Limiting hazardous noise exposure from noisy toys: Simple, sticky solutions

Heather M. Weinreich, Noel Jabbour, Samuel Levine, Bevan Yueh

Research output: Contribution to journalArticle

3 Scopus citations

Abstract

Objectives/Hypothosis To assess noise levels of toys from the Sight & Hearing Association (SHA) 2010 Noisy Toys List and evaluate the change in noise of these toys after covering the speakers with tape or glue. Study Design One Group Pretest-Posttest Design. Methods SHA 2010 Toys List (n = 18) toys were tested at distances of 0 and 25 cm from sound source in a soundproof booth using a digital sound-level meter. The dBA level of sound produced by toy was obtained. Toys with speakers (n = 16) were tested before and after altering speakers with plastic packing tape or nontoxic glue. Results Mean noise level for non-taped toys at 0 and 25 cm was 107.6 dBA (SD ± 8.5) and 82.5 dBA (SD ± 8.8), respectively. With tape, there was a statistically significant decrease in noise level at 0 and 25 cm: 84.2 dBA and 68.2 dBA (P <0.001). With glue, there was a statistically significant decrease in noise level at 0 cm and 25 cm: 79.7 dBA and 66.4 dBA (P <0.001). Conclusions Both tape and glue significantly decreased the noise level produced by the toys. However, there was no significant difference between tape or glue. Overall, altering the toy can significantly decrease the sound a child may experience when playing with toys. However, some toys, even after altering, still produce sound levels that may be considered dangerous.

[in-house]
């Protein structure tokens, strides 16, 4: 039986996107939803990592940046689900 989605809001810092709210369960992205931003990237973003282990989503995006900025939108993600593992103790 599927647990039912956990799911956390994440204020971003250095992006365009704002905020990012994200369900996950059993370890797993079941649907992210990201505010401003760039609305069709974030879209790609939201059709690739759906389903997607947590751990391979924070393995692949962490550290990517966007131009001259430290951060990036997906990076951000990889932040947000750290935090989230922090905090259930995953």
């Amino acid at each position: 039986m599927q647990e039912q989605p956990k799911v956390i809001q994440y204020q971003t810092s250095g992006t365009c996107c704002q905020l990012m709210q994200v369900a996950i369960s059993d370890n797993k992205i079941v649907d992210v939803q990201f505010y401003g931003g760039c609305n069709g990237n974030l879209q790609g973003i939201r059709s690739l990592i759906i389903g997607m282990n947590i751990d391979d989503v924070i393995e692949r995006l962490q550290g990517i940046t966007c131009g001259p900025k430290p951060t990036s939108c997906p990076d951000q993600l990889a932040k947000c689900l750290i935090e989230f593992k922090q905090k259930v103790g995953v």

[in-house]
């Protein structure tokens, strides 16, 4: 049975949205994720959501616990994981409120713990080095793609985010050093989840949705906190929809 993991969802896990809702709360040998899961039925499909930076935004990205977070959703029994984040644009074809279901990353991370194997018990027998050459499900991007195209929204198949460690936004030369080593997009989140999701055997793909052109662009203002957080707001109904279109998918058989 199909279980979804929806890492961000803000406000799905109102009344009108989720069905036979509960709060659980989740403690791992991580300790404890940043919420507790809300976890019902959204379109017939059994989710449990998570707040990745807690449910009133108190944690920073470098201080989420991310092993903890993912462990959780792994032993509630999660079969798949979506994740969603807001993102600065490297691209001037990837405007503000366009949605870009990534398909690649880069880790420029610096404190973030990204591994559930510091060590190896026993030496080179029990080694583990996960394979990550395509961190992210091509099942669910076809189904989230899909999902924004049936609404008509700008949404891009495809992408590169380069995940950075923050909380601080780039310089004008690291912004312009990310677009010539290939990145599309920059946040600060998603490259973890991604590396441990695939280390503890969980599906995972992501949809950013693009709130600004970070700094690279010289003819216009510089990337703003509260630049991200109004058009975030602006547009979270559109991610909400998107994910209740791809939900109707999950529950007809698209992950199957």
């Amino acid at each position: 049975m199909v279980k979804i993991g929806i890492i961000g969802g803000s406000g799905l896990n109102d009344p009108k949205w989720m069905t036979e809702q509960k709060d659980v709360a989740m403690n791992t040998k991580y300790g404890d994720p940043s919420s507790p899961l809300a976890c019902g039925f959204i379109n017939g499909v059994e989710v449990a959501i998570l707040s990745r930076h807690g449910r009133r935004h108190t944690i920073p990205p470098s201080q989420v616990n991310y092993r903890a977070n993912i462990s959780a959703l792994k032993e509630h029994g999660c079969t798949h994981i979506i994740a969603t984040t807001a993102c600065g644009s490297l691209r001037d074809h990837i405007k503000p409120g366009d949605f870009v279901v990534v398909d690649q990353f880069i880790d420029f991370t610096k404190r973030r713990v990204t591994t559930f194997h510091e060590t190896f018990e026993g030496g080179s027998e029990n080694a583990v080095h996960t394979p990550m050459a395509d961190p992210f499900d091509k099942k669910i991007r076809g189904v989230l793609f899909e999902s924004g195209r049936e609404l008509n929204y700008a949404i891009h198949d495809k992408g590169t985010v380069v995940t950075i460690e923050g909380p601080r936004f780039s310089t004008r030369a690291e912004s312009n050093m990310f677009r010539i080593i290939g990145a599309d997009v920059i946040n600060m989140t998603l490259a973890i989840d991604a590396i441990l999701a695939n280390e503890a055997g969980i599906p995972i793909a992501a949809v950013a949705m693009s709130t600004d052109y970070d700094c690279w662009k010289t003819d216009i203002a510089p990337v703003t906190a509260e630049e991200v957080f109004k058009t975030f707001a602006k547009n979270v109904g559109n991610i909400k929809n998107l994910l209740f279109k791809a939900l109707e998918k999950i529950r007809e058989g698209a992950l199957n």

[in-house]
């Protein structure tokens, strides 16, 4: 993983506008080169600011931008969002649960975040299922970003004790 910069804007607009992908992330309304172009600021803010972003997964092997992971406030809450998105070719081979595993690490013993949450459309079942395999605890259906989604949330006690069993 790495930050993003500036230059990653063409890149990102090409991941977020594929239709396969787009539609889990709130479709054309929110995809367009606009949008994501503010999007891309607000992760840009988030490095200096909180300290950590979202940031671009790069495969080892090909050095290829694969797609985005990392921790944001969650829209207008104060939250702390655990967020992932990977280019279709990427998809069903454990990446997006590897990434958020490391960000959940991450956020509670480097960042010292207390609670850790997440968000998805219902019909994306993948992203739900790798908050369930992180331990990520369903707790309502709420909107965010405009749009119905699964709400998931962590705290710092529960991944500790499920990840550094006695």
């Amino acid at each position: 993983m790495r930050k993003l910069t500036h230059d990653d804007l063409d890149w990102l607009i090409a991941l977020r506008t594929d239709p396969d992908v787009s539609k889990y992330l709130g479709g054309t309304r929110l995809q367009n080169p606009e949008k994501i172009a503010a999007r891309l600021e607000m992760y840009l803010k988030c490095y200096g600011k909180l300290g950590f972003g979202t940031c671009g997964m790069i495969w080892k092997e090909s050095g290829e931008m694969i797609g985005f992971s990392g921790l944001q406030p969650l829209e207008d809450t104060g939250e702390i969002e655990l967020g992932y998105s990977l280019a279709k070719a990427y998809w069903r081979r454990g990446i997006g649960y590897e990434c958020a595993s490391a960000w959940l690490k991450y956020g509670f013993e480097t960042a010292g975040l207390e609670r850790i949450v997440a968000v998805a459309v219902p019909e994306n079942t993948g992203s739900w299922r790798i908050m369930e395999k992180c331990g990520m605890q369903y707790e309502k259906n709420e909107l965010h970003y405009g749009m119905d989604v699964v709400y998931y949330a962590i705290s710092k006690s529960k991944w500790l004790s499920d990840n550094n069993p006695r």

Original languageEnglish (US)
Pages (from-to)2240-2244
Number of pages5
JournalLaryngoscope
Volume123
Issue number9
DOIs
StatePublished - Sep 1 2013

Keywords

  • Noise exposure
  • hearing loss
  • noise

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